(d) The secondary wavelets from the point A1 on F1 touch F2 at A2. According to Huygens, A1A2 is a ray. It is perpendicular to the wavefronts F1 and F2 and has length vt. This implies that rays are perpendicular to wavefronts. Further, the time taken for light to travel between two wavefronts is the same along any ray. In this case, we can say that the distance between two wavefronts is the same measured along any ray.
(e) This geometrical construction can be repeated starting with F2 to get the next wavefront F3 a time t later, and so on. This is known as Huygens’ construction.
Huygens’ construction can be understood physically for waves in a material medium, like the surface of the water. Each oscillating particle can set its neighbors into oscillation, and therefore acts as a secondary source. But what if there is no medium, such as for light traveling in the vacuum? The mathematical theory, which cannot be given here, shows that the same geometrical construction work in this case as well.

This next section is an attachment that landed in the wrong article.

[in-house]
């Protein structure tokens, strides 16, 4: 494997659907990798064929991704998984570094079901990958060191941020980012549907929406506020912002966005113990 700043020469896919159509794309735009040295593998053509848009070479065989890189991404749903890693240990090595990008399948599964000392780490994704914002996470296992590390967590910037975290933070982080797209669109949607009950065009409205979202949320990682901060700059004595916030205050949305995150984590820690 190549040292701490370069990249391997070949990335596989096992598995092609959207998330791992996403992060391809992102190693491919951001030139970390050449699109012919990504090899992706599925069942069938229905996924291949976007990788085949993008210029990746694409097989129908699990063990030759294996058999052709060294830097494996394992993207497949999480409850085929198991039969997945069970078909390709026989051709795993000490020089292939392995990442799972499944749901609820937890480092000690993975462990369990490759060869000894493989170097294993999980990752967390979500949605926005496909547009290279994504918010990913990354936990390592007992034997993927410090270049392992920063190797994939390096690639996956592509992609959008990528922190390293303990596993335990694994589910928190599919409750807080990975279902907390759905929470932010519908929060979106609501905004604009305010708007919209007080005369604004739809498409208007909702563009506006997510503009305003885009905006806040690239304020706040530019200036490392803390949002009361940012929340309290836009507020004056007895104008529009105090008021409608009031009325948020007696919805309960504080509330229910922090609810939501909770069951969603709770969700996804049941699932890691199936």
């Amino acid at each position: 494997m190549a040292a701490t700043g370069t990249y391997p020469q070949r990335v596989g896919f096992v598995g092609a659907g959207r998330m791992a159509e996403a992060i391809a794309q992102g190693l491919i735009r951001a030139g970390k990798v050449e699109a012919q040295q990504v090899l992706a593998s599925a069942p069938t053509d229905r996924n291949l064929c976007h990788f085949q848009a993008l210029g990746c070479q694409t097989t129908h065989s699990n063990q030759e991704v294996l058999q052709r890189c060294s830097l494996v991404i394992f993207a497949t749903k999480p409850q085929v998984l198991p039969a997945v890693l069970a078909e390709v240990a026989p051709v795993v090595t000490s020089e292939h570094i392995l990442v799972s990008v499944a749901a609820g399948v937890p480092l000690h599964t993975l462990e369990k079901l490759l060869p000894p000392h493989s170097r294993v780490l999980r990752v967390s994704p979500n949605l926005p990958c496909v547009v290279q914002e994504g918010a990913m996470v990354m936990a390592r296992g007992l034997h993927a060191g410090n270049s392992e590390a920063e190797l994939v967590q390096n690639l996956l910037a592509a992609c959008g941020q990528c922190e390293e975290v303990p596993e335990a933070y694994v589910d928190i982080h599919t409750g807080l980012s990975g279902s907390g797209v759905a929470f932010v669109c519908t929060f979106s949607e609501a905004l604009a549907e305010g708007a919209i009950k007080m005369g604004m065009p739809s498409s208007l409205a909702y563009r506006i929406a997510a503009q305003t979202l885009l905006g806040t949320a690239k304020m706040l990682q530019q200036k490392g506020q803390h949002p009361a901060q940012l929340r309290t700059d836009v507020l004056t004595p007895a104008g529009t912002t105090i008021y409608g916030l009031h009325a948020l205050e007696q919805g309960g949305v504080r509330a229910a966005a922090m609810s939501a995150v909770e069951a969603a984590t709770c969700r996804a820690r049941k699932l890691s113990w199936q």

When two waves of the same frequency move along the same direction in a medium, they superimpose and give rise to a phenomenon called interference. Points of constructive interference have maximum intensity while points of destructive interference have minimum intensity.
Coherent and Incoherent Sources
Two light sources of light waves are coherent if the initial phase diﬀerence between the waves emitted by the sources remains constant with time. If it changes randomly with time, the sources are said to be incoherent. Two waves produce an interference pattern only if they originate from coherent sources.
Intensity and Superposition of Waves
Note: Consider two coherent sources S1 and S2. Suppose two waves emanating from these two sources superimpose at point P. The phase diﬀerence between them at P is φ (which is constant). If the amplitude due to two individual sources at P is A1 and A2, then resultant amplitude at P will be, A = √ (A12 + A22 + 2 A1 A2 cosφ).